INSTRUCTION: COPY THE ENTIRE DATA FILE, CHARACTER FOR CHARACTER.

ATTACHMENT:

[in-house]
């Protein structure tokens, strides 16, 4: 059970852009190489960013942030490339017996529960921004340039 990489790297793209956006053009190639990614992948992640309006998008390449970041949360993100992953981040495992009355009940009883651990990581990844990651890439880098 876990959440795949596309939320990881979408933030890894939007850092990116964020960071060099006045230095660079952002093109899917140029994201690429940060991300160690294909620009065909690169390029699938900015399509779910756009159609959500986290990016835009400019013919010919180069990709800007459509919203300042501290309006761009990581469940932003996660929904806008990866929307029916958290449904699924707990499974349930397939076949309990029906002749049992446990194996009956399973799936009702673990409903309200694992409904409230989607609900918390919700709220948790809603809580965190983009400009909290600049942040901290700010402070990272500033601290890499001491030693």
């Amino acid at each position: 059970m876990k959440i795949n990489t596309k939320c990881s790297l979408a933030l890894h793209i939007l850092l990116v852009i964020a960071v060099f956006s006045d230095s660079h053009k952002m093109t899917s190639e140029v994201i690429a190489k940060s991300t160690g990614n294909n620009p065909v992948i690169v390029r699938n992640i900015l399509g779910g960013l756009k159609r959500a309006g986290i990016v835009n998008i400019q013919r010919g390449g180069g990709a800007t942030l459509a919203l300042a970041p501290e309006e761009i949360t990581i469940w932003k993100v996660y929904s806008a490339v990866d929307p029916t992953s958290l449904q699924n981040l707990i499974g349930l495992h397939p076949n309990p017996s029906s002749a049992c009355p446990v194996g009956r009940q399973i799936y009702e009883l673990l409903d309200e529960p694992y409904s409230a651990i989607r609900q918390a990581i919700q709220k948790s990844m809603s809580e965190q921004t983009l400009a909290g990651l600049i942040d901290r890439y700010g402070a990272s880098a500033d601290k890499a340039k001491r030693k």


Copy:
[in-house]
């Protein structure tokens, strides 16, 4: 059970852009190489960013942030490339017996529960921004340039 990489790297793209956006053009190639990614992948992640309006998008390449970041949360993100992953981040495992009355009940009883651990990581990844990651890439880098 876990959440795949596309939320990881979408933030890894939007850092990116964020960071060099006045230095660079952002093109899917140029994201690429940060991300160690294909620009065909690169390029699938900015399509779910756009159609959500986290990016835009400019013919010919180069990709800007459509919203300042501290309006761009990581469940932003996660929904806008990866929307029916958290449904699924707990499974349930397939076949309990029906002749049992446990194996009956399973799936009702673990409903309200694992409904409230989607609900918390919700709220948790809603809580965190983009400009909290600049942040901290700010402070990272500033601290890499001491030693």
């Amino acid at each position: 059970m876990k959440i795949n990489t596309k939320c990881s790297l979408a933030l890894h793209i939007l850092l990116v852009i964020a960071v060099f956006s006045d230095s660079h053009k952002m093109t899917s190639e140029v994201i690429a190489k940060s991300t160690g990614n294909n620009p065909v992948i690169v390029r699938n992640i900015l399509g779910g960013l756009k159609r959500a309006g986290i990016v835009n998008i400019q013919r010919g390449g180069g990709a800007t942030l459509a919203l300042a970041p501290e309006e761009i949360t990581i469940w932003k993100v996660y929904s806008a490339v990866d929307p029916t992953s958290l449904q699924n981040l707990i499974g349930l495992h397939p076949n309990p017996s029906s002749a049992c009355p446990v194996g009956r009940q399973i799936y009702e009883l673990l409903d309200e529960p694992y409904s409230a651990i989607r609900q918390a990581i919700q709220k948790s990844m809603s809580e965190q921004t983009l400009a909290g990651l600049i942040d901290r890439y700010g402070a990272s880098a500033d601290k890499a340039k001491r030693k």